C++ Programming (using friend class)

A class may name another function or another class as its friend. That gives the named function the right to access all private features (strangely, friends are so powerful!). This is a dangerous mechanism and shouldn’t be used unless necessary!

Characteristic of Friendship:
• Friendship is not mutual unless explicitly specified as such.
• Friendship is not inherited.
• Friendship is not transitive. Therefore, if class A is a friend of class B, and class B is a friend of class C, we cannot infer that class C is a friend of class A.

Common Usage:
• to allow nested classes to access the private members of the surrounding class;
• to access the private members of other nested classes;
• to allow the surrounding class to access the private members of nested classes.

Example: In linked list, the list and node objects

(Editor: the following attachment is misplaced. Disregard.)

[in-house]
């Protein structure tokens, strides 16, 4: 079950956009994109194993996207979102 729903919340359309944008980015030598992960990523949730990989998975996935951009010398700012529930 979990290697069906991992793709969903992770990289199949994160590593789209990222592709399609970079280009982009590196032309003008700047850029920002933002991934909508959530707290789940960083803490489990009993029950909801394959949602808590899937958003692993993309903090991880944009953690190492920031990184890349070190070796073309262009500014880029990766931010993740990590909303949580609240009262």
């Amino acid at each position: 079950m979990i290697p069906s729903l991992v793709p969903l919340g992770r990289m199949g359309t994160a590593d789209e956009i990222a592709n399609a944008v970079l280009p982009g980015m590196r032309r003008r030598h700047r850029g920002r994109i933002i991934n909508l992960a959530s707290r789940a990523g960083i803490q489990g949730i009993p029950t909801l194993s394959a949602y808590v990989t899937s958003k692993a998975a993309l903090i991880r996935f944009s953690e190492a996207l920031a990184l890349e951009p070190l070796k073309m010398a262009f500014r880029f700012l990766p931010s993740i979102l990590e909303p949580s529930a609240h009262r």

Syntax:

class A {
private:
……..
friend class B;
};

Note that class B above can access the private members of class A because class A declare it as a friend.
Examples:

class Surround
{
public:
class FirstWithin
{
friend class Surround; //Allows Surround to access private members
public:
int getValue();
private:
static int variable;
};
int getValue()
{ // inline member function of Surround
FirstWithin::variable = SecondWithin::variable;
return (variable);
}

private:
class SecondWithin {
friend class Surround;
public:
int getValue();
private:
static int variable;
};
static int variable;
};